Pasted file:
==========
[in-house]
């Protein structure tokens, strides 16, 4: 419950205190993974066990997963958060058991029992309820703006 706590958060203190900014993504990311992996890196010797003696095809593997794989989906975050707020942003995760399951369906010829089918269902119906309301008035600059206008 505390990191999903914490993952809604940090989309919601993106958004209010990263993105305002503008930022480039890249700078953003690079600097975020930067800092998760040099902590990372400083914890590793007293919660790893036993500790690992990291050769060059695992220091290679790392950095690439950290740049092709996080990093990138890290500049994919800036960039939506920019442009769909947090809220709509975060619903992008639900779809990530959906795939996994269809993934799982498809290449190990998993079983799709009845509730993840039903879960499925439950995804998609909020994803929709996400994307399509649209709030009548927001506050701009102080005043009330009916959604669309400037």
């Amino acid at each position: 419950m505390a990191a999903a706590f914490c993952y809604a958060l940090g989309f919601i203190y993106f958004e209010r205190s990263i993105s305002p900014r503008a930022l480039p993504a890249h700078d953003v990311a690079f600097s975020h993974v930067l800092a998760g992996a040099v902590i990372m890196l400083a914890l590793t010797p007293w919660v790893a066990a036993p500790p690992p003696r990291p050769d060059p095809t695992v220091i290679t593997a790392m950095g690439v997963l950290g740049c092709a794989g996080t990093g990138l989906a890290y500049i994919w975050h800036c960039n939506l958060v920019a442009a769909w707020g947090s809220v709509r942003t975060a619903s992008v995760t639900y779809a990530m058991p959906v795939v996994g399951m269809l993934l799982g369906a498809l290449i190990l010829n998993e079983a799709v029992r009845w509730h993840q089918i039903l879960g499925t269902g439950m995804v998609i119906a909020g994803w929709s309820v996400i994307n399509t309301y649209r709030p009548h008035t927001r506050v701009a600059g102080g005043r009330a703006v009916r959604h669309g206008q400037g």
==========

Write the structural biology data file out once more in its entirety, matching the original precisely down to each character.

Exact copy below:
[in-house]
């Protein structure tokens, strides 16, 4: 419950205190993974066990997963958060058991029992309820703006 706590958060203190900014993504990311992996890196010797003696095809593997794989989906975050707020942003995760399951369906010829089918269902119906309301008035600059206008 505390990191999903914490993952809604940090989309919601993106958004209010990263993105305002503008930022480039890249700078953003690079600097975020930067800092998760040099902590990372400083914890590793007293919660790893036993500790690992990291050769060059695992220091290679790392950095690439950290740049092709996080990093990138890290500049994919800036960039939506920019442009769909947090809220709509975060619903992008639900779809990530959906795939996994269809993934799982498809290449190990998993079983799709009845509730993840039903879960499925439950995804998609909020994803929709996400994307399509649209709030009548927001506050701009102080005043009330009916959604669309400037």
């Amino acid at each position: 419950m505390a990191a999903a706590f914490c993952y809604a958060l940090g989309f919601i203190y993106f958004e209010r205190s990263i993105s305002p900014r503008a930022l480039p993504a890249h700078d953003v990311a690079f600097s975020h993974v930067l800092a998760g992996a040099v902590i990372m890196l400083a914890l590793t010797p007293w919660v790893a066990a036993p500790p690992p003696r990291p050769d060059p095809t695992v220091i290679t593997a790392m950095g690439v997963l950290g740049c092709a794989g996080t990093g990138l989906a890290y500049i994919w975050h800036c960039n939506l958060v920019a442009a769909w707020g947090s809220v709509r942003t975060a619903s992008v995760t639900y779809a990530m058991p959906v795939v996994g399951m269809l993934l799982g369906a498809l290449i190990l010829n998993e079983a799709v029992r009845w509730h993840q089918i039903l879960g499925t269902g439950m995804v998609i119906a909020g994803w929709s309820v996400i994307n399509t309301y649209r709030p009548h008035t927001r506050v701009a600059g102080g005043r009330a703006v009916r959604h669309g206008q400037g």